Scoping the landscape

Photo: Patrick Horton

Photo: Patrick Horton

There is a small park near Redfern station that I almost always stop by on my way to university. It lies between two townhouses and bears the same shape as them; there are three or four wooden steps leading up to the grass and a large, overgrown tree before the fence.

“It’s a church garden,” a friend announced when I first took him there. “It has exactly the same dimensions as a church – the trees behind us an archway, the ferns and fence the stained-glass windows, and the tree – why, the tree is an altar.”

At the time the sky was overflowing with grey and the altar-leaves were straining against the wind. We stood in the centre of the garden and held hands. I had never felt closer to god, nor farther away from religion.

I fell for Australia when I was sixteen. My family and I were driving out of the city to Penrith – the land still scarred from the bushfires that had razed my aunt’s house to the ground and melted her belongings (I still own a Dali-esque wine bottle) – and as we moved through the bleak landscape I saw a dead tree to the left of the car. Its branches, devoid of leaves or life, were splayed like veins across the deep blue of the sky and for the first time in my life I didn’t want to move to Europe.

I came to it late – I had already loved France and Greece and the British Isles most all my life with what I thought was passion and verve; now that feels young and immature. I don’t believe it to be false, but in comparison to what I feel for this country they were high school crushes.

We caught a train to Circular Quay, still under a sky greyer and more passionate than England. It never rained but it should have. I caught the clouded sun behind an unlit street lamp and watched the illusion until my eyes forced me to turn away. The landmarks looked like ancient cracked porcelain beneath the lack of brightness.

I have always held love for old things. My favourite body parts – ribs aside – are elderly fingers and the wrinkled skin around old men’s eyes. And this land holds it too. For while in terms of Western society Australia is young, it feels incredibly old. Already almost dead; the imagery is all of death. The eucalyptus trees are white bones sticking the body of the soil, the desert is oblivion and the sunsets are the bushfires that so often blight the landscape.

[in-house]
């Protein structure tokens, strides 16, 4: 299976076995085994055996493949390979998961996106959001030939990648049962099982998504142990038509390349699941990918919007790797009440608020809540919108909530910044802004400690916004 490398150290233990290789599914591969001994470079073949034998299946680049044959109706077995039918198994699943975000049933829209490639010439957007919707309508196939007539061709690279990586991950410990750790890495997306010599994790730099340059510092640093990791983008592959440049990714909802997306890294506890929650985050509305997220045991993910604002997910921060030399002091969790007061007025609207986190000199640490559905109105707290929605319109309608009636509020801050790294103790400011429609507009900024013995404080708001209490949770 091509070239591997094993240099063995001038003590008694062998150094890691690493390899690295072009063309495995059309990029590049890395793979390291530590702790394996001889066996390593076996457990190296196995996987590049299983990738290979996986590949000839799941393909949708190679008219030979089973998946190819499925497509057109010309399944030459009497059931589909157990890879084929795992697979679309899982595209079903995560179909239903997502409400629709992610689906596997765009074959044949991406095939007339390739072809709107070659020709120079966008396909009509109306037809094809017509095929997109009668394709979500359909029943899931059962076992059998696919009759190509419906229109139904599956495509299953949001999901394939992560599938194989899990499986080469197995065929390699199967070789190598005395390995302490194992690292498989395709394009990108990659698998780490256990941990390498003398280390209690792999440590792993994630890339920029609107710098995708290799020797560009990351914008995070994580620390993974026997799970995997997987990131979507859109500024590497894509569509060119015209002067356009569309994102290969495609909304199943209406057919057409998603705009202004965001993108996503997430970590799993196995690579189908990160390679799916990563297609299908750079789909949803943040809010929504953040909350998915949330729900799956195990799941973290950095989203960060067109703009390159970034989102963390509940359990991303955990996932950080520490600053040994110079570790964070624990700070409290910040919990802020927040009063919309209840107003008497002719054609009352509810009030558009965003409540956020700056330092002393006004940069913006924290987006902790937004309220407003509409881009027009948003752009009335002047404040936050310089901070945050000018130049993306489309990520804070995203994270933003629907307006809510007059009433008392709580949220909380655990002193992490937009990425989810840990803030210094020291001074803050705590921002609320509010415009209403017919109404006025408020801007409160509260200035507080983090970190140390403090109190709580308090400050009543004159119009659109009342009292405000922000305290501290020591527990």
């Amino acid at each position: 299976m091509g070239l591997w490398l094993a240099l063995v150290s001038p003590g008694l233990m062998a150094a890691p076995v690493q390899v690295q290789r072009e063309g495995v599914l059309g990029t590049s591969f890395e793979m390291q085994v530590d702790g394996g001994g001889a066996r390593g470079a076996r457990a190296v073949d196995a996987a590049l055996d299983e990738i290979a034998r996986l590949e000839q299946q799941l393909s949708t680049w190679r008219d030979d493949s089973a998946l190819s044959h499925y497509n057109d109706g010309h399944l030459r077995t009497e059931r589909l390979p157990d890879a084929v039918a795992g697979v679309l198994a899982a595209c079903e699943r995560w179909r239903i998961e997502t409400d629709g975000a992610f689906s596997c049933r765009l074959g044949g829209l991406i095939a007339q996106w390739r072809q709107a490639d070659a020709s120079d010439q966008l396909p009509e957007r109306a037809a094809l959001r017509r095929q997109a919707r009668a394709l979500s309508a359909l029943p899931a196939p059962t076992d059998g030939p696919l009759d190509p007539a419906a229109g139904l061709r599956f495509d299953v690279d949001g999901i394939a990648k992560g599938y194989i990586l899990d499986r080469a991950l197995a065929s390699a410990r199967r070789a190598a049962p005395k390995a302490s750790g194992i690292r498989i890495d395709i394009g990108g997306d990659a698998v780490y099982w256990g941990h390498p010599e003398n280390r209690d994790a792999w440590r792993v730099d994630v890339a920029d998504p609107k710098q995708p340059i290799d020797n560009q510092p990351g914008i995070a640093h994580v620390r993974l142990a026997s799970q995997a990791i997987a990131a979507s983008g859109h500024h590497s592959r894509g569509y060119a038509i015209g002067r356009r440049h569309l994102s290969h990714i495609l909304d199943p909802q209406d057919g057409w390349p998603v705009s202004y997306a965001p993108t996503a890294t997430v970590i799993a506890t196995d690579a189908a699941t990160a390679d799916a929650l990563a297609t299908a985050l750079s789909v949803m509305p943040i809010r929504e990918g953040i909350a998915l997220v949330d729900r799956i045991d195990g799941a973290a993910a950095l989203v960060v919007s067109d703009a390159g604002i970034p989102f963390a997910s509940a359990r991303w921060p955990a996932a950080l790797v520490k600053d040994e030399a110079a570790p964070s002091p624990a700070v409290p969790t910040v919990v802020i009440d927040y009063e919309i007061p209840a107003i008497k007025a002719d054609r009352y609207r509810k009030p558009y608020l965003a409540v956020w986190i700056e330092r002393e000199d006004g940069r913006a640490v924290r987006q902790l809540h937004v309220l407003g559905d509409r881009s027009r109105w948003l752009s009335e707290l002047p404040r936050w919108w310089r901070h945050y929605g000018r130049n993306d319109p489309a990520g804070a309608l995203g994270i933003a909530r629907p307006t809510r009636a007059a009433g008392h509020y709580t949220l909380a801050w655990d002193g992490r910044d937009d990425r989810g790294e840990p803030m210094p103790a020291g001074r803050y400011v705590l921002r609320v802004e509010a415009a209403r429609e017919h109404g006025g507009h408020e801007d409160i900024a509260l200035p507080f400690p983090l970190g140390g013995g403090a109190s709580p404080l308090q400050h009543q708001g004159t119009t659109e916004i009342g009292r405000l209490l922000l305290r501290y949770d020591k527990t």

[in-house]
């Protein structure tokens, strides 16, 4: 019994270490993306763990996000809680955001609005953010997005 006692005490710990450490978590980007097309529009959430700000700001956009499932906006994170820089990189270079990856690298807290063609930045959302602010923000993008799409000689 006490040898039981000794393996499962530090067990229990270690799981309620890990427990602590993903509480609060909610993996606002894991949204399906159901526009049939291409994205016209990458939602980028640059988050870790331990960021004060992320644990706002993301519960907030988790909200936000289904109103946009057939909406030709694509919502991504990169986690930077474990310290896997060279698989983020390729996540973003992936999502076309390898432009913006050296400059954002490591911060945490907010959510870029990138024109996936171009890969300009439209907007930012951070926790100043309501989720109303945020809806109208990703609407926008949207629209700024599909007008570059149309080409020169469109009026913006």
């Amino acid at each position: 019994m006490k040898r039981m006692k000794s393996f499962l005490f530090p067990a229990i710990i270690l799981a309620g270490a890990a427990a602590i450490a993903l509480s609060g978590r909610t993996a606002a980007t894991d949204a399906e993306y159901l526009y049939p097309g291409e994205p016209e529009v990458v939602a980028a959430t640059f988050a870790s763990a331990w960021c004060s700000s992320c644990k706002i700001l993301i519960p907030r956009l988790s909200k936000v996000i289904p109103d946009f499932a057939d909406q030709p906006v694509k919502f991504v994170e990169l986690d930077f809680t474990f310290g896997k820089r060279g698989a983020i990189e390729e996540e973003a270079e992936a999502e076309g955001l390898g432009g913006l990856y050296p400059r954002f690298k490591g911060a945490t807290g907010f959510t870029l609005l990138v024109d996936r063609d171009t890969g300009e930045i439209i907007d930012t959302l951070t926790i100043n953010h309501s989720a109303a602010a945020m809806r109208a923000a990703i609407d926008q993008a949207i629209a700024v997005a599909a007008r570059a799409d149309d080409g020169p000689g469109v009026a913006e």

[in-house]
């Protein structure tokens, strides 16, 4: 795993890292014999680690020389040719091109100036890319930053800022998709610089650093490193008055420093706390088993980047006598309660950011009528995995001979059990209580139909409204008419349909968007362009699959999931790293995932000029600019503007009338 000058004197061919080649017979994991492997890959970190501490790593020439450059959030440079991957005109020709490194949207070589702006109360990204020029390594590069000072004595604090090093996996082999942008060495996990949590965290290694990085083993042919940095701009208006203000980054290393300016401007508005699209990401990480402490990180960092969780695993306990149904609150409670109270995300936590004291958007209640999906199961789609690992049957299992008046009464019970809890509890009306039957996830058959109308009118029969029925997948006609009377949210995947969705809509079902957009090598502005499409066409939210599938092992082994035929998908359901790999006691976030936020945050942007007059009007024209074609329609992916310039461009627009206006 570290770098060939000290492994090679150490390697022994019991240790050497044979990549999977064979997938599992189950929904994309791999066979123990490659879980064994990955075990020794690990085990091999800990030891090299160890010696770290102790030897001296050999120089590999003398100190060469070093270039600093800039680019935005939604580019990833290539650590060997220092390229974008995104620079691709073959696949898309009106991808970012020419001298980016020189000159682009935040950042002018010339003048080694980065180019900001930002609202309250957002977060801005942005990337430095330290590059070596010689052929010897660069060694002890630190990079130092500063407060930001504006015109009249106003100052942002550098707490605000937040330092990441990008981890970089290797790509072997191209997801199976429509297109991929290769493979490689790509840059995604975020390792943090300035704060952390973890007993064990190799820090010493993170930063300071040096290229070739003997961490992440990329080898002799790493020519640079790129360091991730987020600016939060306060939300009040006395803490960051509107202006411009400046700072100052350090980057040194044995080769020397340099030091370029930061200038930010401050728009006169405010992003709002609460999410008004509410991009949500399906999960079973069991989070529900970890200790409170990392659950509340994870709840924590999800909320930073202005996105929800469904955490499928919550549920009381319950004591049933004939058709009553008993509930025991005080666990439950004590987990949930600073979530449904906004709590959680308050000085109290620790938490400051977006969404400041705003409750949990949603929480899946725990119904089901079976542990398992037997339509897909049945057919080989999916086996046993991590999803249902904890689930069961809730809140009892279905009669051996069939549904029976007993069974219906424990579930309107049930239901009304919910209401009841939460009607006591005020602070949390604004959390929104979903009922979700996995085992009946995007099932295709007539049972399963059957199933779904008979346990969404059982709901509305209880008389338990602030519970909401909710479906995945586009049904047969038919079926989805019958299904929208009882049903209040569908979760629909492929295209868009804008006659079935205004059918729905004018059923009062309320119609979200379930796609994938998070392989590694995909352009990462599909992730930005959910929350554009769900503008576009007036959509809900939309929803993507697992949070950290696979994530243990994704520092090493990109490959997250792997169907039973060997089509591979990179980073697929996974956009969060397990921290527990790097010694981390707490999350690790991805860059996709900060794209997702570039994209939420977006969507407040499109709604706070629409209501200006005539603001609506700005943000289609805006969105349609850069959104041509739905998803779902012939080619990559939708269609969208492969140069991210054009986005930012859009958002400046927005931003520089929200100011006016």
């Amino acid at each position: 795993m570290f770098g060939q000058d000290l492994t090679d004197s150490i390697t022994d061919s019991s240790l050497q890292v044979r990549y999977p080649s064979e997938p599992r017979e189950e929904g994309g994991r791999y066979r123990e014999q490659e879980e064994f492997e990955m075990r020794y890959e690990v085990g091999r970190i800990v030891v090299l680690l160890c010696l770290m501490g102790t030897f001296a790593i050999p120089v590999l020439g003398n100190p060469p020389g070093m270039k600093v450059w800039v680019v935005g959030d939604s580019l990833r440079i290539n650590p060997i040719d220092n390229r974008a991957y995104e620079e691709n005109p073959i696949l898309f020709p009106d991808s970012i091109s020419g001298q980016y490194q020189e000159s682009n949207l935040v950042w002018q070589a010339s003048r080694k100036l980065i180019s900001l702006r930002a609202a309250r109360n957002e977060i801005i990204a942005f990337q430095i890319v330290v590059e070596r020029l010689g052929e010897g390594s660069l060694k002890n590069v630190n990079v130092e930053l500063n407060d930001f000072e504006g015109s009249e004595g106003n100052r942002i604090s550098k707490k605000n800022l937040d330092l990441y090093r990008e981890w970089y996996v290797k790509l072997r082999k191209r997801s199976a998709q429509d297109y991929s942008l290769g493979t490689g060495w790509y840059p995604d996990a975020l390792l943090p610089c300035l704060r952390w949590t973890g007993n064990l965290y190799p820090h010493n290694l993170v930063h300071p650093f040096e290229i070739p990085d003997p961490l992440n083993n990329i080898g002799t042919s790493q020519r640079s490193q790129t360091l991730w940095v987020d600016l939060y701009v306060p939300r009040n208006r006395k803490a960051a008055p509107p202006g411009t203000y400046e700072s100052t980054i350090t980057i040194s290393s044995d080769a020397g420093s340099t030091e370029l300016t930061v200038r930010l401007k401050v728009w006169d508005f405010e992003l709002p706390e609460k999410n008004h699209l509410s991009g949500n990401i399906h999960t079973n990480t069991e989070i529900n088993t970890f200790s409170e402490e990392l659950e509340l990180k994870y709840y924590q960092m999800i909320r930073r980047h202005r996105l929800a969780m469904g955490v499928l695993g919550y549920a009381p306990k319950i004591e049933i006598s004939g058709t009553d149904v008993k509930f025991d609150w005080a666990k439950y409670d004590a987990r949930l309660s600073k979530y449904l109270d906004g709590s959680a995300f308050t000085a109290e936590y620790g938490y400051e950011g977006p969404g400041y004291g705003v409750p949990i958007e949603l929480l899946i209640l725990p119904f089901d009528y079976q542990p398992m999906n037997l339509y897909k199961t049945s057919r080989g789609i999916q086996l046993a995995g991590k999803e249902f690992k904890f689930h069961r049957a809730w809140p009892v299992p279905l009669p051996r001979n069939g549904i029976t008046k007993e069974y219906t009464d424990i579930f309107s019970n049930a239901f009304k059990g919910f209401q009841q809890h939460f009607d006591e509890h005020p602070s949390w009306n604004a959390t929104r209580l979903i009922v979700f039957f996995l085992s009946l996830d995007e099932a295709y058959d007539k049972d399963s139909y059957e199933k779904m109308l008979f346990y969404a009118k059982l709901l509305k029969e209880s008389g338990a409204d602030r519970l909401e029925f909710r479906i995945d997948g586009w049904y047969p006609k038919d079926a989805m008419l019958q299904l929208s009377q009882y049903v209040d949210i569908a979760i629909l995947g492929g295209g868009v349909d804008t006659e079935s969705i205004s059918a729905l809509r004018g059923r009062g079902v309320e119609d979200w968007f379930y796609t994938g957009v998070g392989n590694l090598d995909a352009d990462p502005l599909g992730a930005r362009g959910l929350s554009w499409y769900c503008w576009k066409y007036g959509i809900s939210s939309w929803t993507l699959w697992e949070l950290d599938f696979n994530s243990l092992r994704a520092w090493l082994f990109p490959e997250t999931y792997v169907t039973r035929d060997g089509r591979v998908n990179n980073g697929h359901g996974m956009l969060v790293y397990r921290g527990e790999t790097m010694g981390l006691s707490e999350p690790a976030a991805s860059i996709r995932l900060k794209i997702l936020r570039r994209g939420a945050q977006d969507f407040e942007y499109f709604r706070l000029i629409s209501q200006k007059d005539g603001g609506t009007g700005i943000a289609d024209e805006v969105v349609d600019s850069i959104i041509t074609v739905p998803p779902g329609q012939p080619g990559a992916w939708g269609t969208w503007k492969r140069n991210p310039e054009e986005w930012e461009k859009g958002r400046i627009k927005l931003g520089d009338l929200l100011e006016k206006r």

I find it difficult to agree with my friend about the garden. I am not religious; I have never worshipped a god and have been to church only twice in my lifetime – this construct could hardly have entered my subconscious so entirely. That is not why I feel at peace here. As an adolescent I believed that worship could not exist without love, and to a point I believe that still; I feel something akin to both for this country.

After the step through the tree-arch I feel behind closed doors; as if I could sleep, or scream, or perform the most intimate and secret acts without interruption. And yet open. And yet closed. I draw my eyes closed and breath in, and with breath enters strength. It fills me and grounds me – an internal stability; unmanic, earthy. I fear one day it will pass through me – that I will turn to air, or the cracks will grow so big they cannot hold, or the garden will turn to something fire and immaterial. But  until then I set these worries to rest, and I sit and read aloud.

Honi Soit
Honi Soit is the largest and oldest weekly student newspaper in Australia. Our articles, like this one, are made possible by our dedicated student reporters and contributors.
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